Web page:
IUU blog 1 1
    Windward’s Maritime AI™ platform shows 536 high-risk fishing vessels making 1,278 first time visits in 2023; a third of these visits (420) were to the Indian Ocean.

    This year alone (and these numbers are from early February), there were 430 additional high-risk fishing vessels, mostly Chinese, crossing Malacca for the first time and entering the Indian Ocean – a 145.5% increase compared to the 165 vessels doing the same in 2023!

    In an expected correlation, tankers marked as “high risk” for suspected forced labor violations entered the Indian Ocean for the first time on 49 occasions, compared to only nine last year – a 444% increase. In total, vessels flagged for suspected labor violations made 120 first-time visits to new areas last year.

    IUU blog 2 1
    High-risk tankers suspected of forced labor violations made 49 first-time visits to the Indian Ocean, according to Windward’s Maritime AI™ platform. 

    Geopolitical turmoil has always been a driver of changes in illicit behavioral patterns and the current situation is no exception. As the world follows the Red Sea crisis and, to a lesser extent, the continued conflict between Ukraine and Russia, illegal fishing is expanding in scale and scope – with many vessels moving into new territories.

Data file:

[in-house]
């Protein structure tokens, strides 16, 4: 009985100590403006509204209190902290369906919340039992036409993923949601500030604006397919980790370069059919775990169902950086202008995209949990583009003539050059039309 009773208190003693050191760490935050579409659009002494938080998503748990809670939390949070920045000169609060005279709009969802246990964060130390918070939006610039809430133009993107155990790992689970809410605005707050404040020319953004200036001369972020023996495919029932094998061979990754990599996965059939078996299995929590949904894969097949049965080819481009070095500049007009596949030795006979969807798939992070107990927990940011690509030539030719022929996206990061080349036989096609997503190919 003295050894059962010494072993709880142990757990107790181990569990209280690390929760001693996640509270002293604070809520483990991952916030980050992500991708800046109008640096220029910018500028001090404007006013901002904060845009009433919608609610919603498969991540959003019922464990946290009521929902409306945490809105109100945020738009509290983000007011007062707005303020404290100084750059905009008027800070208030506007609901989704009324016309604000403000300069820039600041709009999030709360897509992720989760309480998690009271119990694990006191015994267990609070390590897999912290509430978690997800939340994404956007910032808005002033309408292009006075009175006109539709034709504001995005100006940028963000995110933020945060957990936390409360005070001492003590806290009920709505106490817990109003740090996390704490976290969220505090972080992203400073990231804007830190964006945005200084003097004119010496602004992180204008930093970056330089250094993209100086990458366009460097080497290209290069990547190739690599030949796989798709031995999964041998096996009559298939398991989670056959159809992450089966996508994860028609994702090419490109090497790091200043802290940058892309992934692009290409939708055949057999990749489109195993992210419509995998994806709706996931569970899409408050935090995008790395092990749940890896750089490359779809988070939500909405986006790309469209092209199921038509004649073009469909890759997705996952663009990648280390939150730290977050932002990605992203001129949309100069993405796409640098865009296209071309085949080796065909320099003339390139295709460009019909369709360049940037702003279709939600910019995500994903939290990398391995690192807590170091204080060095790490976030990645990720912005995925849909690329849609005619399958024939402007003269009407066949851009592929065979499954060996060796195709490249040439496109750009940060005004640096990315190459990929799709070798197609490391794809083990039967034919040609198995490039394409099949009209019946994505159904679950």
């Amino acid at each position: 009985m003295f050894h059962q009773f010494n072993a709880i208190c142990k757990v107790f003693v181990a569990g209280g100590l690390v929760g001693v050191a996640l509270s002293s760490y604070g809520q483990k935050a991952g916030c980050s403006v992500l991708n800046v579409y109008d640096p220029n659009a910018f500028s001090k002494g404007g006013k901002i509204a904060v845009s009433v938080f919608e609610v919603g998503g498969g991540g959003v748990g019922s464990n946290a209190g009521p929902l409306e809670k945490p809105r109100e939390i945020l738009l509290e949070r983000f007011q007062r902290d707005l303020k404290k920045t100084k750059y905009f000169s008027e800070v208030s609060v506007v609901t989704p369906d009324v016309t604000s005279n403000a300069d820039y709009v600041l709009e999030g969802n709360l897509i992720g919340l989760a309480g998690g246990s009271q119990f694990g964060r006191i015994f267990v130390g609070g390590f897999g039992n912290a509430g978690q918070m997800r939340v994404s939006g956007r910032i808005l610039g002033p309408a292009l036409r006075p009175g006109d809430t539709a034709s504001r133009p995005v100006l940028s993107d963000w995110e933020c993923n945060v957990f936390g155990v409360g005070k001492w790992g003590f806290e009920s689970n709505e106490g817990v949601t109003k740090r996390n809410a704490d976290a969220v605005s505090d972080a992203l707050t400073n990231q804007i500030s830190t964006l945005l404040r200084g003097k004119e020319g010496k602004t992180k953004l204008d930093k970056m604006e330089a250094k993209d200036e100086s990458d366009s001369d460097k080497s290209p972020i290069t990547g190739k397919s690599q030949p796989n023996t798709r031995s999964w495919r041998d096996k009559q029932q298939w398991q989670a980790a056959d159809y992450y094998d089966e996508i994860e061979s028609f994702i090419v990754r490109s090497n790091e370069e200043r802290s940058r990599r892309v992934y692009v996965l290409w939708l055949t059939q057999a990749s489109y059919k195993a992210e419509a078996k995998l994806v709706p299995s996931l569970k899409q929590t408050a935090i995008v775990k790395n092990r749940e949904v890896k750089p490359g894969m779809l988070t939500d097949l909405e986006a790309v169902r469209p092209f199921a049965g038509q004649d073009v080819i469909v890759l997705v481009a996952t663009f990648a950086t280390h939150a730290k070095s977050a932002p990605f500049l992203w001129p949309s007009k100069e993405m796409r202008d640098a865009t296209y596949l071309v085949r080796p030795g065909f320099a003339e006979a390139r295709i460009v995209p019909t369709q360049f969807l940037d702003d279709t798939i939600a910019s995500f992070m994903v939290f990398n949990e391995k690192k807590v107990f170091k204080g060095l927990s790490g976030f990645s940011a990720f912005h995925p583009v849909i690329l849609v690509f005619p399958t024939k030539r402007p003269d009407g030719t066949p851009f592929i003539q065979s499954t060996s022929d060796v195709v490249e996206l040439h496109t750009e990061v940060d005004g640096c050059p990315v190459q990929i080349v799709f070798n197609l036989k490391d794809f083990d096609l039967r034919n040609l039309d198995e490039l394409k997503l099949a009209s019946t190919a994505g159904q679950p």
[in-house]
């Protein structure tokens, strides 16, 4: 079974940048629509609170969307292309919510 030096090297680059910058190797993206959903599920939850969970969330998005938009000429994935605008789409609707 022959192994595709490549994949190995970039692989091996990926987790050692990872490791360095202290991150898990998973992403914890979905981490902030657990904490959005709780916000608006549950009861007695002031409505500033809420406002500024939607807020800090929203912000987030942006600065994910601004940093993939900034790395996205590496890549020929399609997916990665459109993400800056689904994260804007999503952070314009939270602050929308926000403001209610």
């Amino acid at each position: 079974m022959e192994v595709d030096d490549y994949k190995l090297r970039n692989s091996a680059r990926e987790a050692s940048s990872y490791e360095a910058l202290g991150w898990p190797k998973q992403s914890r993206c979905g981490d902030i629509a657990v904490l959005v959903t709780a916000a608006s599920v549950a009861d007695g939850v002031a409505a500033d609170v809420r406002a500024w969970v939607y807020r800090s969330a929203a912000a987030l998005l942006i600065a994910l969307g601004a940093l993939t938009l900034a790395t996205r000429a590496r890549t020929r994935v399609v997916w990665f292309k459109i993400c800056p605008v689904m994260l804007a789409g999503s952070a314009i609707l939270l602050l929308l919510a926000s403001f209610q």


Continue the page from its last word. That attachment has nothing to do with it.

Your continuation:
3. The Necessity of a Multi-Source Technology Approach 

    Coast guards know better than anyone that the oceans and seas are massive. Mitigation of the gap between coverage aspirations and the limitations of reality lies in achieving operational efficacy by knowing where and when to deploy sensors and technology, to expand coverage. Because you can’t see everything, make sure you position yourself to see the things that matter.

    Navy and Coast Guard personnel emphasized that strategic and effective deployment of sensors is vital for increasing coverage where it matters most, when it matters most. Simply dropping the sensor into the ocean (or upwards to the clouds) and hoping for relevant, timely, and actionable information is a doomed mission. 

    The best approach is a multi-source one. Maritime AI™ is the foundation for any effective solution. It transforms a sea of raw data into actionable insights. It is buttressed by technologies such as satellite images, synthetic aperture radar (SAR), radio frequency (RF) detection, and more. 

    Let’s Talk at the Event

    Did we capture the main points you are interested in? 

    Please come to our booth to discuss your challenges and potential solutions in person. Also, Ami Daniel, Windward Co-Founder & CEO, will be part of the panel, “From Awareness to Action: Leveraging Predictive Intelligence to Detect and Respond to Emerging Threats,” on February 21, at 2:30 p.m. 

    See you there! 

    I Won’t Be There, But I Still Want to Talk!